Russian forces reportedly continue to deplete their missile arsenal but will likely continue to be able to threaten Ukrainian critical infrastructure and civilians at scale in the near term. Ukrainian Defense Minister Oleksii Reznikov published an infographic on January 6 detailing that Russian forces have expended roughly 81 percent of their strategic missile stocks and 19 percent of their tactical missile stocks.[9] Reznikov reported that Russian forces reportedly have remaining of their pre-war and post-invasion production stocks:

92 Iskander 9M723 missiles (11 percent),
52 Iskander 9M728/9M729 missiles (44 percent),
118 Kh-101 and Kh-555/55SM missiles (16 percent),
162 Kh-22/32 missiles (44 percent),
53 Kh-47M2 Kinzhal missiles (84 percent), and
59 sea-based Kalibr missiles (9 percent).[10]

The Russian Ministry of Defense (MoD) stated that it would never run out of sea-based Kalibr missiles while conducting a massive series of missile strikes on December 29, 2022.[11] Russian forces last used sea-based Kalibr missiles in Ukraine during their ninth large-scale series of missile strikes against Ukrainian infrastructure on December 16.[12] Although the Russian military’s tactical missile stock is less expended, S-300 and 3M-55 Onyx missiles are less precise systems than Russian strategic missiles, which is likely why Russian forces have not used these systems extensively in large-scale missile strikes against Ukrainian critical infrastructure.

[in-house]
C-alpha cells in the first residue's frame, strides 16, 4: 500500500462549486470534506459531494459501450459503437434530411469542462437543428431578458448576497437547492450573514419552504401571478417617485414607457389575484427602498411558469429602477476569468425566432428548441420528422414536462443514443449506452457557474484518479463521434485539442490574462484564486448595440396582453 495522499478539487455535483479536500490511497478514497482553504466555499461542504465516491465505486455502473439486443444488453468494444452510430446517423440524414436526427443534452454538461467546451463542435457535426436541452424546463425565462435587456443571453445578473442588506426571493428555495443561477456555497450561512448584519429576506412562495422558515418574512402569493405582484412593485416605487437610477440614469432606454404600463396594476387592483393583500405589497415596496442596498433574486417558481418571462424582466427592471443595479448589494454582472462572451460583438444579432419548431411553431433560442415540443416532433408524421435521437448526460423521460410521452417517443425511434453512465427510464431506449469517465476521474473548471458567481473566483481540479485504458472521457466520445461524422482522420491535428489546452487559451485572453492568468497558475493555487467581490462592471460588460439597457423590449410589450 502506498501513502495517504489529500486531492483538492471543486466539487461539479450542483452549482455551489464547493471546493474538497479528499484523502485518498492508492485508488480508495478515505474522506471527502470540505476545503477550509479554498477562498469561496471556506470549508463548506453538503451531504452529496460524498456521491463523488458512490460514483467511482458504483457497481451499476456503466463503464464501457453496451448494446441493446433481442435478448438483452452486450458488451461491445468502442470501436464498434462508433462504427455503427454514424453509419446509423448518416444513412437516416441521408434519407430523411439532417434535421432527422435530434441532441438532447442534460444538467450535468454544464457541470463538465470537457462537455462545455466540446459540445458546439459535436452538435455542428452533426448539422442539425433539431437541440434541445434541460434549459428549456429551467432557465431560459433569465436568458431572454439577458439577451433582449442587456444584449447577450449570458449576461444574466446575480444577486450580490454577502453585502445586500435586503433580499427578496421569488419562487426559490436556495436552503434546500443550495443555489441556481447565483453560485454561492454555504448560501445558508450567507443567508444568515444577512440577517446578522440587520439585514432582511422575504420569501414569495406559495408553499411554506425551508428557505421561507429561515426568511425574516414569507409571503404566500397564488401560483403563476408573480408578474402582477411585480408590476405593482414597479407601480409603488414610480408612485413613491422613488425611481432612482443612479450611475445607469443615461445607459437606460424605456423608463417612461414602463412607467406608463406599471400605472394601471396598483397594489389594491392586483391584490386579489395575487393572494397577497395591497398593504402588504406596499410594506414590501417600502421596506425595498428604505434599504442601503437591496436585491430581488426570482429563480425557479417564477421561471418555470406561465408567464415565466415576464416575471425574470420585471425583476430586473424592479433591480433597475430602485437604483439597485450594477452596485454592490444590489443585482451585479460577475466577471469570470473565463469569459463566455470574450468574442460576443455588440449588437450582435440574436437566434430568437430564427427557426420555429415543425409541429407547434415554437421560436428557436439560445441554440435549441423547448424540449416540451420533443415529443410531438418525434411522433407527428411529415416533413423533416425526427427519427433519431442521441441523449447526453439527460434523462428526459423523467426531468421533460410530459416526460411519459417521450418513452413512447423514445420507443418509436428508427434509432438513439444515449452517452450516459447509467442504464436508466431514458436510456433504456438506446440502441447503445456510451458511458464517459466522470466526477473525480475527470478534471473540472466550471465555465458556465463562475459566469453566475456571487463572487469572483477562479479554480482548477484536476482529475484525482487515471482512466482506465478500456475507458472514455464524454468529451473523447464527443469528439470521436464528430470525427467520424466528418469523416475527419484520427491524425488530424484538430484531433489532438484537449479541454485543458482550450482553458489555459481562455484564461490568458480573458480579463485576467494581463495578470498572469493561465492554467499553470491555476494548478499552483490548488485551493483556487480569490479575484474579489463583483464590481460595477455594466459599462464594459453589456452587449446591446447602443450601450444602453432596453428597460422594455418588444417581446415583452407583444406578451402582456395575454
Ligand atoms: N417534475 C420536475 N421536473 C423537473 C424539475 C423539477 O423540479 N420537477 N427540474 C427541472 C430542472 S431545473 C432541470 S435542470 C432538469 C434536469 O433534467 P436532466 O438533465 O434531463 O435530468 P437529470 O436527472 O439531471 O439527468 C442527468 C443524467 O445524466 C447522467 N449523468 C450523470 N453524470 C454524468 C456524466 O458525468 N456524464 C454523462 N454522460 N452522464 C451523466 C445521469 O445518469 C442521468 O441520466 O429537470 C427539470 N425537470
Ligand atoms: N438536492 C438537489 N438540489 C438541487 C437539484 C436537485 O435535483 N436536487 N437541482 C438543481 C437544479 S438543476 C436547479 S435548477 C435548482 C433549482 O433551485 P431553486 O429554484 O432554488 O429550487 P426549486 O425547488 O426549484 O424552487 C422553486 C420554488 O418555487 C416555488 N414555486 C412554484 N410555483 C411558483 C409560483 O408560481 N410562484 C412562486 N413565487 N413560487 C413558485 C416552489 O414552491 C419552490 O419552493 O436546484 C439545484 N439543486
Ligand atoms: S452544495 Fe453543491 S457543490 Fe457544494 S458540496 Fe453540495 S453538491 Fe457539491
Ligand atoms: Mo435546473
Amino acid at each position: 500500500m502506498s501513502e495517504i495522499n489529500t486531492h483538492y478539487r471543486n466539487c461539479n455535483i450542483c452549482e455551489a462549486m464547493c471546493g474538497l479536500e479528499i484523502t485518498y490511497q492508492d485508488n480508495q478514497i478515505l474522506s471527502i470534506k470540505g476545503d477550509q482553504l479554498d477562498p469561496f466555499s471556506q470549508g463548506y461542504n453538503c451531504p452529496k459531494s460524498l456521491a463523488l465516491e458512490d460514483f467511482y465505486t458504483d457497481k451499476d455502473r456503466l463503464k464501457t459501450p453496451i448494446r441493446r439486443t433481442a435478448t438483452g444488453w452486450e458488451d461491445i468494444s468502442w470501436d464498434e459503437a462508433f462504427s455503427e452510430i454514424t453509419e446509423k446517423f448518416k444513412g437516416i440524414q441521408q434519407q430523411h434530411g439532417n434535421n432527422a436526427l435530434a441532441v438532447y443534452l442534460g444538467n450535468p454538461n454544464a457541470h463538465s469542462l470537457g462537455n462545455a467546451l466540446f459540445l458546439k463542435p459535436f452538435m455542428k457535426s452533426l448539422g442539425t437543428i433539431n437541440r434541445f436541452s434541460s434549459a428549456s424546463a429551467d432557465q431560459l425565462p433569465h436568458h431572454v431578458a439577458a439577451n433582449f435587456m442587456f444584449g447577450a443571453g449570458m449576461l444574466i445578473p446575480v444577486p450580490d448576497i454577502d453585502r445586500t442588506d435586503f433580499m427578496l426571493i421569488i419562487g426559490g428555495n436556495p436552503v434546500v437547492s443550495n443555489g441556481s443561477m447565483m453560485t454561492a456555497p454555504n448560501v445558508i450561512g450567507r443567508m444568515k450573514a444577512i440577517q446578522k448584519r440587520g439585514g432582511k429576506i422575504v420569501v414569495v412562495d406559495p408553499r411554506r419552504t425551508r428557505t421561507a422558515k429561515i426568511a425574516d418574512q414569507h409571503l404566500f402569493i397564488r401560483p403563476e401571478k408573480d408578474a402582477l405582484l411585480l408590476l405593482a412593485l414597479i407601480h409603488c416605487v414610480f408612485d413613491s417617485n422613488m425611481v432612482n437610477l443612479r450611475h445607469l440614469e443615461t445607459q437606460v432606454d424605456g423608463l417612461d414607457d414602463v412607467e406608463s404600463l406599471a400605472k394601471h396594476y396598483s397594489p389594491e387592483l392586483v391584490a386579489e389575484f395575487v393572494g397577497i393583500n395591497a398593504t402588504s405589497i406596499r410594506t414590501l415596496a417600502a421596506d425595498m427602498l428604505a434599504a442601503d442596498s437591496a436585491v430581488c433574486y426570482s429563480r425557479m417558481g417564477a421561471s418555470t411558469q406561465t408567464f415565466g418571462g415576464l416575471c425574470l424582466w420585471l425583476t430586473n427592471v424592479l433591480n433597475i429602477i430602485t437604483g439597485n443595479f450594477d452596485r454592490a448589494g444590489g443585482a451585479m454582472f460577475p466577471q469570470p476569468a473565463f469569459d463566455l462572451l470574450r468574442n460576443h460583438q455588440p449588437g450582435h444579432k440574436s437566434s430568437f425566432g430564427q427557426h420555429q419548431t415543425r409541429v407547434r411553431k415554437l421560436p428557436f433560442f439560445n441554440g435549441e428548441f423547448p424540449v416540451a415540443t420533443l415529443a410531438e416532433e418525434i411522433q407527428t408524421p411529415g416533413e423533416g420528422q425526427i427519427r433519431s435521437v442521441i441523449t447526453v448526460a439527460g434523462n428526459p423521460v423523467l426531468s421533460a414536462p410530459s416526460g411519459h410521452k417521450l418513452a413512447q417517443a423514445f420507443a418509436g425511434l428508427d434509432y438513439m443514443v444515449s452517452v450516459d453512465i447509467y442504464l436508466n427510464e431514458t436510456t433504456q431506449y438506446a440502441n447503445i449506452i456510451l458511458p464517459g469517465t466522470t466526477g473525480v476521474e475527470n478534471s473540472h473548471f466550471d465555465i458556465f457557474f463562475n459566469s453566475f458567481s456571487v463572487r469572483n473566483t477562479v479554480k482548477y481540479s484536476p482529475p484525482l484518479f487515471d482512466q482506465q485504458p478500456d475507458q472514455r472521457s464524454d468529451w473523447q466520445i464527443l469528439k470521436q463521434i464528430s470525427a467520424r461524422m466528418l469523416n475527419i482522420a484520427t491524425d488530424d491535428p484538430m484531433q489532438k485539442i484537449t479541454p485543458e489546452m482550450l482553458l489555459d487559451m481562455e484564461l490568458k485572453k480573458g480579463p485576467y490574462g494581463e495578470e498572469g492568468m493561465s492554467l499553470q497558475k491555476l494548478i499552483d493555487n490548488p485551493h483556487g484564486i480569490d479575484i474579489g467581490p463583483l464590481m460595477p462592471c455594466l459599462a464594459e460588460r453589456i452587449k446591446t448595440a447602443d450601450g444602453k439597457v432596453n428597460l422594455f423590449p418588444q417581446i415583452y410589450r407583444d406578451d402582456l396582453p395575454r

Reznikov reported that Russia has managed to produce since the February 2022 invasion:

290 Kh-101 and Kh-555/55SM missiles (65 percent of the pre-war stock),
150 Kalibr missiles (30 percent of the pre-war stock),
36 Iskander 9M723 missiles (5 percent of the pre-war stock),
20 Iskander 9M728/9M729 missiles (20 percent of the pre-war stock),
and 20 Kh-47M2 Kinzhal missiles (47 percent of the pre-war stock).[13]